26 December 2012
Rethinking Resolutions: Some Creative Ways to Stick to Your Goals

Only 5 percent of people actually stick with their New Year’s resolutions.

This sobering fact underscores something that most of us understand all too well – that change is hard.  So, as you launch your plans for a better you in the year ahead, consider changing the way you make – and keep – your resolutions.

Tell on yourself. Accountability is an incredible motivator. Get on Twitter. Post on Facebook. Send an email to your best friend. Start a blog. Publicly committing to your goal has been shown to make it easier to accomplish.

Get some support. The flipside of making your goals known is that you’ll receive feedback and support. Research shows that having a social support network can be one of the most useful tools in accomplishing your personal goals. So find a buddy, link up and talk often so that you’re getting the feedback and encouragement you need.

Keep it (really) simple. While the behaviors that lead to your goal may be complex, the goal itself needs to be simple. A study out of the University of Toronto examined why self-change attempts fail so often. The authors of If At First You Don’t Succeed: False Hopes of Self Change call this the cycle of “false hope,” which begins when a person takes on an unachievable challenge that fails because the results take too long to accomplish.

Forget the battle, win the war. If you are trying to eat healthier, losing your willpower in a weak moment and gorging on brownies isn’t an excuse to give up. Don’t let a setback derail your entire goal. Get back in the fight!

Break out the spreadsheet. Studies show people who write things down – from what they spend to how they feel after exercise – are more likely to stick to their resolutions. So, before you start any routine, buy a journal to track your goals (or keep one online).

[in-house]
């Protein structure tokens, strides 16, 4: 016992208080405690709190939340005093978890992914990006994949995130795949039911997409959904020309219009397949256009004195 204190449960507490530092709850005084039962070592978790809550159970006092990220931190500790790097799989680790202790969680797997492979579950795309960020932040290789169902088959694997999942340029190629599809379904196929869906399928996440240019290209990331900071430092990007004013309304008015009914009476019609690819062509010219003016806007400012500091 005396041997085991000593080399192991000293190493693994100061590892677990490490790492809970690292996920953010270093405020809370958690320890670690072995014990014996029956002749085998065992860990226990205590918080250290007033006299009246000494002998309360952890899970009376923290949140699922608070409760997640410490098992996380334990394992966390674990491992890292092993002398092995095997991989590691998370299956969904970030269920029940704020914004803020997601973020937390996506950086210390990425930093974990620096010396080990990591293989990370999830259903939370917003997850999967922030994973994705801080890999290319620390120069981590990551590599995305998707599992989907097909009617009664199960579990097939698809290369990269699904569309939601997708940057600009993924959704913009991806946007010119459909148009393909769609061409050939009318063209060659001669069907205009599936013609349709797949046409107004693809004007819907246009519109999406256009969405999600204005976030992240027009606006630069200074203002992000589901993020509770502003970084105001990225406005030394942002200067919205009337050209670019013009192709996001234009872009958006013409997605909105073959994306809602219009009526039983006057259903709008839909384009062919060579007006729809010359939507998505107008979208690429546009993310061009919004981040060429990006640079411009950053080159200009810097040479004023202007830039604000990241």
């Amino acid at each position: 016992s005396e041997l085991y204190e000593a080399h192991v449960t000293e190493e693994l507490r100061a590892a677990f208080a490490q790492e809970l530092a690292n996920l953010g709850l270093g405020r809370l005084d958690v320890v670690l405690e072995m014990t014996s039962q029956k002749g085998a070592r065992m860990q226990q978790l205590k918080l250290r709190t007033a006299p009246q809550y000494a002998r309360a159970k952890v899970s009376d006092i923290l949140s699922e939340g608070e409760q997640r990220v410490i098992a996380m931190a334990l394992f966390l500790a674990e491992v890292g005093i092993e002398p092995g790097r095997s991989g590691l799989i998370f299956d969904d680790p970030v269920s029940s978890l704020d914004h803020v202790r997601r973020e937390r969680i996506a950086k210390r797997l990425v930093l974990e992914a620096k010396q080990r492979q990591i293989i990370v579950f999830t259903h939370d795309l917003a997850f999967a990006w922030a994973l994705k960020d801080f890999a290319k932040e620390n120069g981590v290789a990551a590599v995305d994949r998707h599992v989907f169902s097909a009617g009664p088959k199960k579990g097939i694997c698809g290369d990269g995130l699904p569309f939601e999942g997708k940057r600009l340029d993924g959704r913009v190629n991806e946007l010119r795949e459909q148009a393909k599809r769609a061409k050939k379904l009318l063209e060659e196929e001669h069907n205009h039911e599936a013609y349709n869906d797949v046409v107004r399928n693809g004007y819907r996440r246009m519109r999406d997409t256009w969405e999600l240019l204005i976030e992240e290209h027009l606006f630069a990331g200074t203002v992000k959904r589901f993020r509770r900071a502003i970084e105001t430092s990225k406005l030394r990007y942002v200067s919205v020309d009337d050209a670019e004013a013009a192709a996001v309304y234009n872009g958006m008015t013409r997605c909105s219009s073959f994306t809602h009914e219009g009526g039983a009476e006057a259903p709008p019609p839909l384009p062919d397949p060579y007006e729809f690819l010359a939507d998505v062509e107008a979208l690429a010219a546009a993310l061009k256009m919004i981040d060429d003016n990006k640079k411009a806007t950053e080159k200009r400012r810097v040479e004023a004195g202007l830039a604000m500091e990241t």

Visualize success. In his bestseller The 7 Habits of Highly Effective People, Stephen Covey stresses the need to “begin with the end in mind.” Actually picture the future as it will be when your goal is achieved. Don’t be afraid to get specific. Visualize in great detail, for example, how you will feel standing in front of a mirror admiring your new body and visualize the new outfits you’ll be wearing.

Schedule your goals for high-energy times. Everyone has his or her own productive time of day. So, rather than trying to force yourself to do an after-work workout when you are actually a morning person, set aside the best part of your day for accomplishing your goals.

Think SMART. Use the S.M.A.R.T. guidelines to shape your goals. Be Specific (“Run 2 miles, three times a week”). Make it Measurable (“Improve my mile times by 25 percent”). Keep it Achievable and Realistic. And, finally, make it Timely (“By July 1, I’ll be ready to run my first 5K”).


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